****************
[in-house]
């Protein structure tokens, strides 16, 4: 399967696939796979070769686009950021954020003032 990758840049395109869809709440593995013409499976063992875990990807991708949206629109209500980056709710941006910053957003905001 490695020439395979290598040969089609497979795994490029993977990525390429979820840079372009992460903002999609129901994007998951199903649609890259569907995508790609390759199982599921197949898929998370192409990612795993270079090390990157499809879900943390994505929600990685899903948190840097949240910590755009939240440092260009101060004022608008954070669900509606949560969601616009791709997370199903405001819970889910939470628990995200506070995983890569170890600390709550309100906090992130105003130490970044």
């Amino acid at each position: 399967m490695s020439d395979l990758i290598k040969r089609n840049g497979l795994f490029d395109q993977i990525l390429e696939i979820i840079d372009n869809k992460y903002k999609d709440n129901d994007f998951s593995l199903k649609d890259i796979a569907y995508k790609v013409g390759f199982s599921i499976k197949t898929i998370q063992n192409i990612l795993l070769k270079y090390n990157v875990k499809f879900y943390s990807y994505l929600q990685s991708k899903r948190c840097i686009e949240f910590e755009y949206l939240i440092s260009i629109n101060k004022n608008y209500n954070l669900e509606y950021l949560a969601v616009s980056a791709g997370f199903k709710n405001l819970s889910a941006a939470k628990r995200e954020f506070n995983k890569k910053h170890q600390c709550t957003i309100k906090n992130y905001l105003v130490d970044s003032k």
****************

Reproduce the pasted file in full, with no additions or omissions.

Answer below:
[in-house]
């Protein structure tokens, strides 16, 4: 399967696939796979070769686009950021954020003032 990758840049395109869809709440593995013409499976063992875990990807991708949206629109209500980056709710941006910053957003905001 490695020439395979290598040969089609497979795994490029993977990525390429979820840079372009992460903002999609129901994007998951199903649609890259569907995508790609390759199982599921197949898929998370192409990612795993270079090390990157499809879900943390994505929600990685899903948190840097949240910590755009939240440092260009101060004022608008954070669900509606949560969601616009791709997370199903405001819970889910939470628990995200506070995983890569170890600390709550309100906090992130105003130490970044």
């Amino acid at each position: 399967m490695s020439d395979l990758i290598k040969r089609n840049g497979l795994f490029d395109q993977i990525l390429e696939i979820i840079d372009n869809k992460y903002k999609d709440n129901d994007f998951s593995l199903k649609d890259i796979a569907y995508k790609v013409g390759f199982s599921i499976k197949t898929i998370q063992n192409i990612l795993l070769k270079y090390n990157v875990k499809f879900y943390s990807y994505l929600q990685s991708k899903r948190c840097i686009e949240f910590e755009y949206l939240i440092s260009i629109n101060k004022n608008y209500n954070l669900e509606y950021l949560a969601v616009s980056a791709g997370f199903k709710n405001l819970s889910a941006a939470k628990r995200e954020f506070n995983k890569k910053h170890q600390c709550t957003i309100k906090n992130y905001l105003v130490d970044s003032k």